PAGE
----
A new satellite tracking and data analysis system has been unveiled to help combat illegal fishing in oceans around the world.
Project Eyes on the Seas, a joint venture between the Pew Charitable Trusts and the Satellite Applications Catapult, uses different sources of live satellite tracking, including the on-board AIS (Automatic Identification System), to monitor the route, speed and activity of fishing vessels. The existing worldwide trade in illegal fishing is valued at approximately $23.5bn.
The system uses algorithms designed to send proximity alerts to track suspicious activity such as two vessels coming together for more than 30 minutes. This often indicates a transhipment where illegally caught fish and supplies are transferred from one vessel to anther. The system also tracks ships crossing into marine reserves or new economic zones.
Commander Tony Long, director of Pew’s Ending Illegal Fishing Project said: “We want, as a minimum, to hold three years’ worth of data to effectively rewind time. If we see a fishing vessel that is acting suspiciously, we can go back in time to see the other vessels it’s interacted with and the ports it has been to.”
The alerts are monitored in a Virtual Watch Room where analysts can record suspicious shipping activity and communicate this to local authorities when ships return to port. This process used to take up to 18 hours but can now be completed in approximately 18 milliseconds.
After its launch, the Virtual Watch Room will initially focus on the waters surrounding the Chilean territory of Easter Island and the Pacific Island nation of Palau.
Koebel Sakuma, a representative of the President of Palau, explained how Project Eyes will help the country to establish their own marine reserve. “Palau is trying to implement a large-scale marine protected area that we’re calling the Palau National Marine Sanctuary,” he said. “We’ve been working with Pew for several years to come up with the basic framework, which we’ve now presented to congress. The success of this whole initiative is very tied to the ability of Palau to monitor our EEZ (Exclusive Economic Zone).”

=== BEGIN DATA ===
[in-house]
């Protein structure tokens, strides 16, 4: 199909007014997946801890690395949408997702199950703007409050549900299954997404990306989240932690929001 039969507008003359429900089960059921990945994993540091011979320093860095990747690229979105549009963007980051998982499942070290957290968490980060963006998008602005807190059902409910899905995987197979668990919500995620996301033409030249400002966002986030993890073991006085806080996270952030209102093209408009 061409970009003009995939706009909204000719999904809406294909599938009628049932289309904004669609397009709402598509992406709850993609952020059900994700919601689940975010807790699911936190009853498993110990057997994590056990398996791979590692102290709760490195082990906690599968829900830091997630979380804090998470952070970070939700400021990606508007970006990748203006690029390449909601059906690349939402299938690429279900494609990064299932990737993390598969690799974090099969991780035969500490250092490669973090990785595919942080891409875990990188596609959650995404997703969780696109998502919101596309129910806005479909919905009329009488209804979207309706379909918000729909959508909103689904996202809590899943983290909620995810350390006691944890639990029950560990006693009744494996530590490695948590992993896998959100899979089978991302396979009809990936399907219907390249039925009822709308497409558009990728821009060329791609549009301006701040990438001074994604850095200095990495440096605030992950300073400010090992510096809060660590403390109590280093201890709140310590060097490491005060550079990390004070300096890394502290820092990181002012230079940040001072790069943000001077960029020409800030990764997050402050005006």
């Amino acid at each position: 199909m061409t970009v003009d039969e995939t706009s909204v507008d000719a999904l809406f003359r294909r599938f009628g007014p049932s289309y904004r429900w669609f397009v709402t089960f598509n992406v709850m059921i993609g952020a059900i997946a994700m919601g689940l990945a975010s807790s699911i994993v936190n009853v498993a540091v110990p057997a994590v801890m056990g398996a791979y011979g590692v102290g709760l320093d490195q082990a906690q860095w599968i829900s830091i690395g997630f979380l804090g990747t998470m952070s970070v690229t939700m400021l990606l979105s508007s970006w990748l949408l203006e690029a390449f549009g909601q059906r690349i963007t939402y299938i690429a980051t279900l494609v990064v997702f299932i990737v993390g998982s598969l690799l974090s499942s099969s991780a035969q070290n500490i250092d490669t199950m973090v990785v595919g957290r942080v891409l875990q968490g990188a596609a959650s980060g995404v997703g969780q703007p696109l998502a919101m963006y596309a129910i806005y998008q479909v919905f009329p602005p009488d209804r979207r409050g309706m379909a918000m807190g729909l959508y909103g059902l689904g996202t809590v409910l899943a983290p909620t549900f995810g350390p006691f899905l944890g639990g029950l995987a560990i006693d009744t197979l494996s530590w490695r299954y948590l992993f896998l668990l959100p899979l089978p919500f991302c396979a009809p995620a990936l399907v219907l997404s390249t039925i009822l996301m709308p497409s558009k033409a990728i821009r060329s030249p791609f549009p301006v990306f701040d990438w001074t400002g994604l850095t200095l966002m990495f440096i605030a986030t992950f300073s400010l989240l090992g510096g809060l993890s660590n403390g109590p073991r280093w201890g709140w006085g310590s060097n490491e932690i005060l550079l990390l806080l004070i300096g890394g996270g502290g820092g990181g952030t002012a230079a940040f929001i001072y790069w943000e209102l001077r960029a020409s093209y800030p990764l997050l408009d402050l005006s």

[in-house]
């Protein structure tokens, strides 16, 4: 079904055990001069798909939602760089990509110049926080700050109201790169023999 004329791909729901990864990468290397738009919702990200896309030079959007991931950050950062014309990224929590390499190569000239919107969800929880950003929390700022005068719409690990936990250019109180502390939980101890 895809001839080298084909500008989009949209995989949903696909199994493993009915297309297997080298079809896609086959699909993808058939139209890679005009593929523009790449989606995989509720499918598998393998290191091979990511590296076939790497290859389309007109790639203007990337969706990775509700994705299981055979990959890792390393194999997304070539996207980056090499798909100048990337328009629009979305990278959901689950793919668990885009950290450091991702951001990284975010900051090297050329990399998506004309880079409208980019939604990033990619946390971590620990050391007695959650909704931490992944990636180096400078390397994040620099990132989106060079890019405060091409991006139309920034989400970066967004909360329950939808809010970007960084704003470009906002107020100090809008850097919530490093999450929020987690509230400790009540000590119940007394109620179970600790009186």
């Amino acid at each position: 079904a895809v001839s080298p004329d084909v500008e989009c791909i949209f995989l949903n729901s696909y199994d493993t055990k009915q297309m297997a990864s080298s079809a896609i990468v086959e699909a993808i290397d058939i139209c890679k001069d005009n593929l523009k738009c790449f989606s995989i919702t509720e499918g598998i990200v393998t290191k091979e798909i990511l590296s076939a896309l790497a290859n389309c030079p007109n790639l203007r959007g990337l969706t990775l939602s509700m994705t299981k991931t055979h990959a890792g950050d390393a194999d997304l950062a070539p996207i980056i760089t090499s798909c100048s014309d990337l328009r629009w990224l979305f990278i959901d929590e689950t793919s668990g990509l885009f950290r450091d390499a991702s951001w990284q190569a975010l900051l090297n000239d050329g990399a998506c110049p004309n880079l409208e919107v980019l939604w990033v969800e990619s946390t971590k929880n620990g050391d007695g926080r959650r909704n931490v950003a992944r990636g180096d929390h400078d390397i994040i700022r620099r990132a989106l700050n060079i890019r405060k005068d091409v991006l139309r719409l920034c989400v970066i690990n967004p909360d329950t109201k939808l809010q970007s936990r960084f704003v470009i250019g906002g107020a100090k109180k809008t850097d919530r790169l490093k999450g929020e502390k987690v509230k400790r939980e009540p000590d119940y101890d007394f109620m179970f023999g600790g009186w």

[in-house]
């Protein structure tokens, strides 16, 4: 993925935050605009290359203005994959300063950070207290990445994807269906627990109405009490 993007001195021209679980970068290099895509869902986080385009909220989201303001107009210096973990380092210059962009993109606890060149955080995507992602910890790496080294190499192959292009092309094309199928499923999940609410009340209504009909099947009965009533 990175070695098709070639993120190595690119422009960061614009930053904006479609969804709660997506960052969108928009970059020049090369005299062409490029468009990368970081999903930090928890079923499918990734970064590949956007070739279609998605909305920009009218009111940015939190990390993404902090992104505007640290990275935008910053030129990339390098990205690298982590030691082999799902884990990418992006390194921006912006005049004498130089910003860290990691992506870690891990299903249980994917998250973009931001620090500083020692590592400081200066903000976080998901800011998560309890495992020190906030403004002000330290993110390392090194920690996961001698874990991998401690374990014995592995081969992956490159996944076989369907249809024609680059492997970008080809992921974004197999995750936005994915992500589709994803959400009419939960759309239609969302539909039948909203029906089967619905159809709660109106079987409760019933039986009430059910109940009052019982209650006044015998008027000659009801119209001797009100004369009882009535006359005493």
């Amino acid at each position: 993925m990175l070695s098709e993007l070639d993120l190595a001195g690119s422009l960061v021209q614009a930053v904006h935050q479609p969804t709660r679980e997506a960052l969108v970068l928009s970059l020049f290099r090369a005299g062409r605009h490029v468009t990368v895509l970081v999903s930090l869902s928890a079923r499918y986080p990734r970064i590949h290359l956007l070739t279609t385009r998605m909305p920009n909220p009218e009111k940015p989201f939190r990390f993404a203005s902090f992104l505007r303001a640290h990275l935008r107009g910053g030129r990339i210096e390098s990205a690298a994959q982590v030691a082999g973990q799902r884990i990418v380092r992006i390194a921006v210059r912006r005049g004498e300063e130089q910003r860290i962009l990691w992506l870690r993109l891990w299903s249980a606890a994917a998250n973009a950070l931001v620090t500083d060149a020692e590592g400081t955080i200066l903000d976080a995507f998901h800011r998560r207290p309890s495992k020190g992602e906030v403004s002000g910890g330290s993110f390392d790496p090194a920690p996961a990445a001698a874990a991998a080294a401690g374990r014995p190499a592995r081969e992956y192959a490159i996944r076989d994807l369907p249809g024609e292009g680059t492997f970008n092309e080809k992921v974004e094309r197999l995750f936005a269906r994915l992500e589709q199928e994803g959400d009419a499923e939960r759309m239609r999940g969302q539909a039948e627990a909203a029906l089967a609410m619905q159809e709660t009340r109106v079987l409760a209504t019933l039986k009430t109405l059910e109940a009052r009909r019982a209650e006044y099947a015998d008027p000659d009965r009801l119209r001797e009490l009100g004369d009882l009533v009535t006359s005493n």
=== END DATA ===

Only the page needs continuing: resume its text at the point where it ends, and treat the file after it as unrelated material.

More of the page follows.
Long explained that after developing the system to its operational variant, the project would then wait for nations to establish partnerships to use the surveillance system to end illegal fishing.
“We are looking into a longer-term partnership with Catapult in order to build the system for the difficult task of ending illegal fishing,” Long said. “This takes a lot more analysis and the first area we will look at is off South-East Africa where we have already got a relationship established and there are several other areas who are very interested in taking this data fusion to make their systems more collaborative. That will happen over the next two to four years.”
The new system has also attracted interest from retail corporation Metro Group, which wants to use the technology to discover exactly when and where the fish it plans to sell has been caught and if the vessels they employ have been complying with regulations.
“Metro group has announced a partnership with Pew because they want to know exactly where the fish is caught,” Long explained. “We can now help them to evidence it and they can demand that the fishing vessels are more transparent, which stops vessels turning off their transponders when they arrive in port and can’t prove where they’ve been. That will start to change the balance of the number of vessels that are actually ‘dark’ and reduce the problem and the cost of finding them.”
Although the system has been launched to end illegal fishing, the developers acknowledged that it could also be adapted to combat piracy and smuggling.